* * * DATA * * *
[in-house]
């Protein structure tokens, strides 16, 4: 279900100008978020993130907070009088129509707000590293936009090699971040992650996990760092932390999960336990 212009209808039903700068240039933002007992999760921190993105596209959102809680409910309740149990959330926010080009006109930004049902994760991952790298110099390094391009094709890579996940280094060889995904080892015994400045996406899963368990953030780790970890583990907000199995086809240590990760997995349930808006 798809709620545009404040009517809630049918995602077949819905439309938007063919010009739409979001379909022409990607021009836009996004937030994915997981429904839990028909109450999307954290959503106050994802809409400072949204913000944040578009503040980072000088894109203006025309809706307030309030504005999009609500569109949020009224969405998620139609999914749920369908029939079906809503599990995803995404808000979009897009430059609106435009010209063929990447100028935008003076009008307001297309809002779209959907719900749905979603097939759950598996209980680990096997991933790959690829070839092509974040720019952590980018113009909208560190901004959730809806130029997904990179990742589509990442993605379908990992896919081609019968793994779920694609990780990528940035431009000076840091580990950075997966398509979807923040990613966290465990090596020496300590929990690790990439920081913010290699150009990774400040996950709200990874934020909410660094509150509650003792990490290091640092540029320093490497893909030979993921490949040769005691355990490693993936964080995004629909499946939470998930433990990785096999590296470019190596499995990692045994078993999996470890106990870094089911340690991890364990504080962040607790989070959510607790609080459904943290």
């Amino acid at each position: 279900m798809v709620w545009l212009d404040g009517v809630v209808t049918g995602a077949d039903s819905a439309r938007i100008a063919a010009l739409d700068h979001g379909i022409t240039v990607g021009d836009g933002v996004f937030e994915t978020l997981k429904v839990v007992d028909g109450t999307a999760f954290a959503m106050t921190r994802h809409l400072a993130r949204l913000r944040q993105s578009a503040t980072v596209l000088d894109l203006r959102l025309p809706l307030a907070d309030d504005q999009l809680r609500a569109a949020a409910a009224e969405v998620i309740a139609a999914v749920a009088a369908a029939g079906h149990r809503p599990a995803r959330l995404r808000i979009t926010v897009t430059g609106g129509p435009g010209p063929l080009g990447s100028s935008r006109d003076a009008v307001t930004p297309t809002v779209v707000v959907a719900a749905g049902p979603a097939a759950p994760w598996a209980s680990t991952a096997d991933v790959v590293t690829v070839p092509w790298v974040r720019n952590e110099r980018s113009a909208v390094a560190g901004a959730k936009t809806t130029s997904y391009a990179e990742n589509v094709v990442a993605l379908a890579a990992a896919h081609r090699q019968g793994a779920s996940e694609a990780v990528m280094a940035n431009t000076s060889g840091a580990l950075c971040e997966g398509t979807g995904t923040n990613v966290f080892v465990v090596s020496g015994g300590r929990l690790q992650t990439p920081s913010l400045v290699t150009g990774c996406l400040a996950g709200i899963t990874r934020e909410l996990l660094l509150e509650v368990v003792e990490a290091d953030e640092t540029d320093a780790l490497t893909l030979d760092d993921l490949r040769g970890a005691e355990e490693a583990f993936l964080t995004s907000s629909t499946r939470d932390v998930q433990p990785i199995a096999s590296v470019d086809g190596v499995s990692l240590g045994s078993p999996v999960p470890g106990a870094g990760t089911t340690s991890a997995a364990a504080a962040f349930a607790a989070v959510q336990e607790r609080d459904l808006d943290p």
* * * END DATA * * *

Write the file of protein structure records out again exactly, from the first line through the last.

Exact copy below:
[in-house]
């Protein structure tokens, strides 16, 4: 279900100008978020993130907070009088129509707000590293936009090699971040992650996990760092932390999960336990 212009209808039903700068240039933002007992999760921190993105596209959102809680409910309740149990959330926010080009006109930004049902994760991952790298110099390094391009094709890579996940280094060889995904080892015994400045996406899963368990953030780790970890583990907000199995086809240590990760997995349930808006 798809709620545009404040009517809630049918995602077949819905439309938007063919010009739409979001379909022409990607021009836009996004937030994915997981429904839990028909109450999307954290959503106050994802809409400072949204913000944040578009503040980072000088894109203006025309809706307030309030504005999009609500569109949020009224969405998620139609999914749920369908029939079906809503599990995803995404808000979009897009430059609106435009010209063929990447100028935008003076009008307001297309809002779209959907719900749905979603097939759950598996209980680990096997991933790959690829070839092509974040720019952590980018113009909208560190901004959730809806130029997904990179990742589509990442993605379908990992896919081609019968793994779920694609990780990528940035431009000076840091580990950075997966398509979807923040990613966290465990090596020496300590929990690790990439920081913010290699150009990774400040996950709200990874934020909410660094509150509650003792990490290091640092540029320093490497893909030979993921490949040769005691355990490693993936964080995004629909499946939470998930433990990785096999590296470019190596499995990692045994078993999996470890106990870094089911340690991890364990504080962040607790989070959510607790609080459904943290």
């Amino acid at each position: 279900m798809v709620w545009l212009d404040g009517v809630v209808t049918g995602a077949d039903s819905a439309r938007i100008a063919a010009l739409d700068h979001g379909i022409t240039v990607g021009d836009g933002v996004f937030e994915t978020l997981k429904v839990v007992d028909g109450t999307a999760f954290a959503m106050t921190r994802h809409l400072a993130r949204l913000r944040q993105s578009a503040t980072v596209l000088d894109l203006r959102l025309p809706l307030a907070d309030d504005q999009l809680r609500a569109a949020a409910a009224e969405v998620i309740a139609a999914v749920a009088a369908a029939g079906h149990r809503p599990a995803r959330l995404r808000i979009t926010v897009t430059g609106g129509p435009g010209p063929l080009g990447s100028s935008r006109d003076a009008v307001t930004p297309t809002v779209v707000v959907a719900a749905g049902p979603a097939a759950p994760w598996a209980s680990t991952a096997d991933v790959v590293t690829v070839p092509w790298v974040r720019n952590e110099r980018s113009a909208v390094a560190g901004a959730k936009t809806t130029s997904y391009a990179e990742n589509v094709v990442a993605l379908a890579a990992a896919h081609r090699q019968g793994a779920s996940e694609a990780v990528m280094a940035n431009t000076s060889g840091a580990l950075c971040e997966g398509t979807g995904t923040n990613v966290f080892v465990v090596s020496g015994g300590r929990l690790q992650t990439p920081s913010l400045v290699t150009g990774c996406l400040a996950g709200i899963t990874r934020e909410l996990l660094l509150e509650v368990v003792e990490a290091d953030e640092t540029d320093a780790l490497t893909l030979d760092d993921l490949r040769g970890a005691e355990e490693a583990f993936l964080t995004s907000s629909t499946r939470d932390v998930q433990p990785i199995a096999s590296v470019d086809g190596v499995s990692l240590g045994s078993p999996v999960p470890g106990a870094g990760t089911t340690s991890a997995a364990a504080a962040f349930a607790a989070v959510q336990e607790r609080d459904l808006d943290p």